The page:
John and I have been lucky enough to own several homes together during the twenty years we have lived together, and we have always crafted kitchens that are inviting, warm, and welcoming.
Here, “snapshots” of several of our very own kitchens of the past and present that capture the Madcap Cottage vibe. They say that a kitchen is the heart of the home, so why create a space that doesn’t tingle with personality.
In a cozy cottage high in New York’s bucolic Catskill Mountains, John and I took a cozy cottage vibe and revved up it up with industrial influences, including stainless-steel appliances, black cabinetry, and a concrete kitchen island. When we purchased the home, the kitchen was dark and dreary, so we raised the ceiling, kept the original beams, and painted the ceiling a light blue to nod to the great southern tradition of painted porch ceilings. We added a slate floor, kept the tile work on the walls to a minimum to reduce costs, and layered-in a timeless kitchen farm sink from Kohler. The kitchen was designed in the early 2000s but looked fresh and timeless when we sold the home in 2018. Note the fabulous Roman shade crafted by Smith + Noble that hangs over the window, and the galvanized metal pendant light fixtures hanging over the work area that we purchased at our local garden store. The vintage, whimsical light fixture in the foreground hails from an antiques store in New Orleans.
Our Catskills kitchen after the head-to-toe renovation.
Here’s what the Catskills kitchen looked like during the floor-to-ceiling overhaul. That’s my dad, Jary, standing in what would soon become the soul of the original Madcap Cottage. Jary graciously drove up from Florida to play the role of project manager as he is a genius at construction. The ceiling originally was only as high as the beam directly above my dad’s head.
This is not a kitchen we owned, but rather John’s parents’ kitchen that we designed in Des Moines, Iowa–so the space is still in the “Madcap Cottage” family, let’s say. Designed in the early 2000s, the space has a timeless vibe that mixes white cabinetry, stainless-steel appliances, and whimsical details such as the blue-and-white vintage plates that we set into the kitchen backsplash to add visual interest. The historic home boasts shutters with an oak-leaf motif on the front facade, so we created stencils that matched the shutter “leaves” and painted them onto the kitchen floor with deck paint. The result is hardwearing and dramatic. P.S. We love using marble for countertops in a kitchen–so inviting and classic and only improve with age and wear and tear.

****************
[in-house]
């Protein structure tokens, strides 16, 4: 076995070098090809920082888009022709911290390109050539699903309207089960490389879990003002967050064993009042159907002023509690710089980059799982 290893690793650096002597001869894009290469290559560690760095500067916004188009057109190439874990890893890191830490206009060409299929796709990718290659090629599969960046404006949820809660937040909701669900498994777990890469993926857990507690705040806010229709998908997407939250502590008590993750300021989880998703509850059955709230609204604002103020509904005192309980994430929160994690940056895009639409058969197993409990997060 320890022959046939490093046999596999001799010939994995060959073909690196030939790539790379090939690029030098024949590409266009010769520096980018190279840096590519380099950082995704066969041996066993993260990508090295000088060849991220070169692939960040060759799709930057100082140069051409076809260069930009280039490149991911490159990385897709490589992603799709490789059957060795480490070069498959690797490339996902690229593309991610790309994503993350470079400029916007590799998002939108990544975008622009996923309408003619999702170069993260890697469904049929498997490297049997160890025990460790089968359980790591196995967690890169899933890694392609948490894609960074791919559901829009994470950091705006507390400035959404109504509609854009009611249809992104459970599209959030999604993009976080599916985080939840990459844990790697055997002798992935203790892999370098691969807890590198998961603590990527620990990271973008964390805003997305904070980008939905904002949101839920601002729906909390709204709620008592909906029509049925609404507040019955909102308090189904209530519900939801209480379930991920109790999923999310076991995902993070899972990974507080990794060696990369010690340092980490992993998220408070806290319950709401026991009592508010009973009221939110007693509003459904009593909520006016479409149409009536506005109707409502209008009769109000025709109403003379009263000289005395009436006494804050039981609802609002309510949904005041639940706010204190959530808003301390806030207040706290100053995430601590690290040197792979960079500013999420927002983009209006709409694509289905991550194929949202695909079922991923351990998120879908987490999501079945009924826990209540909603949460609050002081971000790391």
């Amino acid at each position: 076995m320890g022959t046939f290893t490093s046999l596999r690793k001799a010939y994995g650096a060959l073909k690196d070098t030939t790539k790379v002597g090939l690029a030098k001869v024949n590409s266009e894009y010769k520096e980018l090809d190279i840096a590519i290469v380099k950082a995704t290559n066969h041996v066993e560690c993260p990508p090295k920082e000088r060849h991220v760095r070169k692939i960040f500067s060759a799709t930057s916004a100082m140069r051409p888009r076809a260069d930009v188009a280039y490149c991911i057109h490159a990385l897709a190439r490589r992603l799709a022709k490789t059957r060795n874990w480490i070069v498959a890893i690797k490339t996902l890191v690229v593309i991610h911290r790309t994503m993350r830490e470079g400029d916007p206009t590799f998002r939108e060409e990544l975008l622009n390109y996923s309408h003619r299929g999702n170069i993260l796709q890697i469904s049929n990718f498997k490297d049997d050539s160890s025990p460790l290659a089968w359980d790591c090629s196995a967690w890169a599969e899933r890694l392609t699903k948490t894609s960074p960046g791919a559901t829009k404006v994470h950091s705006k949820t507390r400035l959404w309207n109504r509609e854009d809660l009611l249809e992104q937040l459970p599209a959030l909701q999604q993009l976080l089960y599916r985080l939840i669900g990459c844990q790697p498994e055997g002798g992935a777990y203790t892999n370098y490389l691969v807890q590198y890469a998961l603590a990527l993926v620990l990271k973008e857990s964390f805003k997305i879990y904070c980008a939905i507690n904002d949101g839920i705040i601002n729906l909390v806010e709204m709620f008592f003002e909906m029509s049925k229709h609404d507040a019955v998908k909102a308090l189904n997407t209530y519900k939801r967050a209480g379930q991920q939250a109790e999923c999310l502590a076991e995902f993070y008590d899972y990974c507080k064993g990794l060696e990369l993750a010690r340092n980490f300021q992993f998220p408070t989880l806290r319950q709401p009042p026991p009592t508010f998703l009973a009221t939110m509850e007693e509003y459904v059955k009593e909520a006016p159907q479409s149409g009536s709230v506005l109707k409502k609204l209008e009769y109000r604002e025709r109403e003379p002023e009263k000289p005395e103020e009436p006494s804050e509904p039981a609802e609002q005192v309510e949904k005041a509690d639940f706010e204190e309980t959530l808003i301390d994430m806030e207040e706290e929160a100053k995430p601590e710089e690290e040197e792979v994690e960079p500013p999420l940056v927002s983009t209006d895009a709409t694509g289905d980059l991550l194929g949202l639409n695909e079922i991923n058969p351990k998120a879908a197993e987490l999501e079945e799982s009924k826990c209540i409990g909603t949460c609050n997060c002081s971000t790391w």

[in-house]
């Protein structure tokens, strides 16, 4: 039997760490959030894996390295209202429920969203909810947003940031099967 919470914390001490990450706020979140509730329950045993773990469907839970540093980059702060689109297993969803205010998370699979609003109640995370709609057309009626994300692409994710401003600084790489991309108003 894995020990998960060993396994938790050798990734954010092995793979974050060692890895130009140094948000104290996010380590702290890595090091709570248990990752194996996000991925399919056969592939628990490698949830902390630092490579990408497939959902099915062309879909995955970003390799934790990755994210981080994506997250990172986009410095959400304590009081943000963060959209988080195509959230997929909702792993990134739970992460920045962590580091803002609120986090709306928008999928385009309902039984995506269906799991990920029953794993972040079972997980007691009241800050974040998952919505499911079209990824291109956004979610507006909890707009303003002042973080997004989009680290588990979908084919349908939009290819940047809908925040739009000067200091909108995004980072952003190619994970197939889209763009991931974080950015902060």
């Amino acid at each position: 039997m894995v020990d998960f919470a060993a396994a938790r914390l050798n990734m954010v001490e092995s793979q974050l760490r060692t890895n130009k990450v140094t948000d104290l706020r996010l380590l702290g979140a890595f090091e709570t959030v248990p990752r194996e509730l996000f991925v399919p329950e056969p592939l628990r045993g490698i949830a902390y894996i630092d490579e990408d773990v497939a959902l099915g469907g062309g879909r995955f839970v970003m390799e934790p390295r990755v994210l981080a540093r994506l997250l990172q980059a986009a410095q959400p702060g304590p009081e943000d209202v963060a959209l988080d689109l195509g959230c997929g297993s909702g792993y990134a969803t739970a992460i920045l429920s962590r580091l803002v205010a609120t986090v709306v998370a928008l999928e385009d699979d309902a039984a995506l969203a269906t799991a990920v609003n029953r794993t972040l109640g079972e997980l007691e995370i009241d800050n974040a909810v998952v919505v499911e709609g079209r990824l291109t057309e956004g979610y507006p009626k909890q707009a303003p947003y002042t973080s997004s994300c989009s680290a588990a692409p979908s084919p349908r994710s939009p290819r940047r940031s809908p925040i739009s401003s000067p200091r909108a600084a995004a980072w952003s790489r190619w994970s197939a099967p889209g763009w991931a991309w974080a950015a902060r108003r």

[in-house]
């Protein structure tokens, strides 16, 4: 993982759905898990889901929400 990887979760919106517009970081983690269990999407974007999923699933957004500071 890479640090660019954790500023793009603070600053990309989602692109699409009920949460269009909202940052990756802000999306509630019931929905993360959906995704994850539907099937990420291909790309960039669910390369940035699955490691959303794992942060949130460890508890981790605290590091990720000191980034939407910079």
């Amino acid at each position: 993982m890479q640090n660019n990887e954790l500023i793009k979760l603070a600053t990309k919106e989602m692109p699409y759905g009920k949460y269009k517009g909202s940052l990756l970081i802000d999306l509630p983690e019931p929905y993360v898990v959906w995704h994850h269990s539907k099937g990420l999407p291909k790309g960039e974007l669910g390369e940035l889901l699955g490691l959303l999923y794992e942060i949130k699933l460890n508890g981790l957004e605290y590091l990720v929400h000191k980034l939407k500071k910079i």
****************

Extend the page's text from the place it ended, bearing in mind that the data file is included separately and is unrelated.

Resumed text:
Here’s sadly departed Jasper in the kitchen of our former Brooklyn, New York home. Pale green cabinets mixed with a classic farm sink, marble countertops, “Bird & Thistle” wallpaper from Brunschwig, stone floors, and mismatched tiles upon the walls. The clock was from Target, and the vintage monkey sconces on either side of the dining-room door came from a flea market in Iowa and were named Sid and Nancy. We installed bead board from Lowe’s overhead and timeless schoolhouse-style ceiling light fixtures. Jasper loved this room probably because the stone floors from Ann Sacks stayed cool in the hot New York summers.
Another view of our former Brooklyn kitchen.
Our current kitchen at the House of Bedlam in High Point, North Carolina. When we purchased the 1930s-era home some five years ago, the kitchen was a bit dated and in need of a refresh. Our goal was to create an inviting space that also channeled the home’s history and captured an “English country house” vibe. Hence, we ripped out the fluorescent lighting overhead and the bisque-hued appliances and lined the walls with tile and added a pale yellow refrigerator and pale-green range, both from our friends at BlueStar Cooking in Pennsylvania. We found antique tiles while traveling in Lisbon, Portugal and had our tile installer place them into the green subway tiles behind the stovetop. The kitchen island is an antique piece that had raised to countertop height. Notice the mixed metals in the kitchen: You will find brass, oil-rubbed bronze, chrome, and nickel. We love mixing metals in a kitchen as it makes a space feel “accumulated” over time and not dated. We entertain quite often, and the kitchen works brilliantly for easy-breezy dinners with friends.
Here’s the House of Bedlam kitchen “before” we tackled the renovation. Check out “The Brady Bunch”-like lighting overhead.